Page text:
Limbo Pt. 2

So this is what it’s all come down to: a hopeless realization that this apparent person has no free will, no control or choice, no responsibility or agency — doesn’t exist at all in fact. That what we call ‘real life’ is apparently an ephemera, a dream, a tragic, totally-unnecessary and accidental consequence of the brain’s growth to the point it is able to create a model so sophisticated it can create an identity within it and then persuade that identity it is real.

This cannot of course be proved — a character in a dream cannot prove to the other characters that they are all dreamt. So why would ‘I’ want to believe such a thing? ‘I’ cannot help myself; it’s intuitive, it’s compelling (complete, internally consistent, and explains everything), and it resonates with some ‘glimpses’, some ‘memories’ of something other, something truer than what seems real the rest of the time. I certainly don’t want to believe something that creates such cognitive dissonance, makes navigating this world more difficult, annoys many of the people I care about, and leaves ‘me’ in a frustrating state of limbo. And achieving intellectual clarity about it is of no help whatsoever.

But this is for now what I believe, and I’m learning to deal with it. At some point in early childhood my brain created my self, and suddenly the world that had been obvious, perfect, awesomely complex and wondrous, became suddenly terribly complicated, bewildering and dangerous, in need of ‘navigation’ on behalf of this previously competent character, this organ-filled bag of skin. In pre-school years ‘I’ seemed to drop away and re-emerge quite frequently, I think (and have done so occasionally since then, in moments I call ‘glimpses’).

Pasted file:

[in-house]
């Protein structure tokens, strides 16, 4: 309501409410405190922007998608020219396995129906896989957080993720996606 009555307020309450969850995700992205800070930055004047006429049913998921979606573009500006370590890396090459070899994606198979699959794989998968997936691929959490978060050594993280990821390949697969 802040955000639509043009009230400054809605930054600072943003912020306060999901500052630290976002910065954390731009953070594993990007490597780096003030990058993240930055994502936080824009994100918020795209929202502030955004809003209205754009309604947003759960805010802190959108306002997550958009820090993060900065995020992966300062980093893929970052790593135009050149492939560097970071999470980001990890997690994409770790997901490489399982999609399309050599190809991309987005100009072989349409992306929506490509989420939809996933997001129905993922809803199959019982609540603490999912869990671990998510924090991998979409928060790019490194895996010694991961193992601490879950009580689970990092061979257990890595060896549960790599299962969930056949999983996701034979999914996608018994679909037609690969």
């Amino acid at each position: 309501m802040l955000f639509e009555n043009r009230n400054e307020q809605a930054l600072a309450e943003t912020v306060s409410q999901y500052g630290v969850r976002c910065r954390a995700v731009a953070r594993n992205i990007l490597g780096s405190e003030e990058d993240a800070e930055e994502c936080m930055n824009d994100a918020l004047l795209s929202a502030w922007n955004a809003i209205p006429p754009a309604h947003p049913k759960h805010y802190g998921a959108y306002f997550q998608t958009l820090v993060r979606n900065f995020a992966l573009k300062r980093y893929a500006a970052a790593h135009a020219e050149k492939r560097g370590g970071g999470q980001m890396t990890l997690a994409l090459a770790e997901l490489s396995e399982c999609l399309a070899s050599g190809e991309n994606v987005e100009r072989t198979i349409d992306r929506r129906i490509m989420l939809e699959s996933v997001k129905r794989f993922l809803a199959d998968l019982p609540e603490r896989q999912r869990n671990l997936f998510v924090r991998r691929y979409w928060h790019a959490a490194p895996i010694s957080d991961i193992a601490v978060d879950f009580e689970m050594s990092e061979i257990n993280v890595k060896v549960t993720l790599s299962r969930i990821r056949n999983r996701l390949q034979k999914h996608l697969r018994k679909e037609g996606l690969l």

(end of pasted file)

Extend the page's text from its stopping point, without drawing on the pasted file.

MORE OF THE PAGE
Right from the start, ‘I’ didn’t like this separation, this sudden responsibility. I sensed no reason for it, and it filled me, as ‘I’ grew more separate (with encouragement from everyone in ‘my’ culture, the other deluded selves) with fear and anxiety. During the glimpses there was (and is) immediate recall and recognition of previous glimpses and of what was before ‘I’ — what eternally is —  and a realization of the needlessness of anxiety, and indeed the needlessness of a self. But nonetheless my self has continued to grow stronger, unable to help its self but still foolishly sure of its self, and incidents of its falling away have become rarer.

Like most ‘people’, ‘I’ have (apparently) achieved some considerable successes in my (apparent) life, and these successes gave my self some solace and a sense that its struggle was ‘worth it’. And ‘I’ have also experienced the limerence of falling in love — that amazing chemical cocktail that obliterates the sense of self and separation and makes the body feel too good to be anxious, angry or sad. But they never lasted, these illusory moments of escape from the struggle, from the search, and sometimes from the self itself. There was always a let-down, a fading away of the good feelings, a disillusionment. And then it was back to the struggle, the sense that something very basic was not quite right about this life, and the search for that magic: “Yes — aha, that’s it, how could I not have seen, not remember?”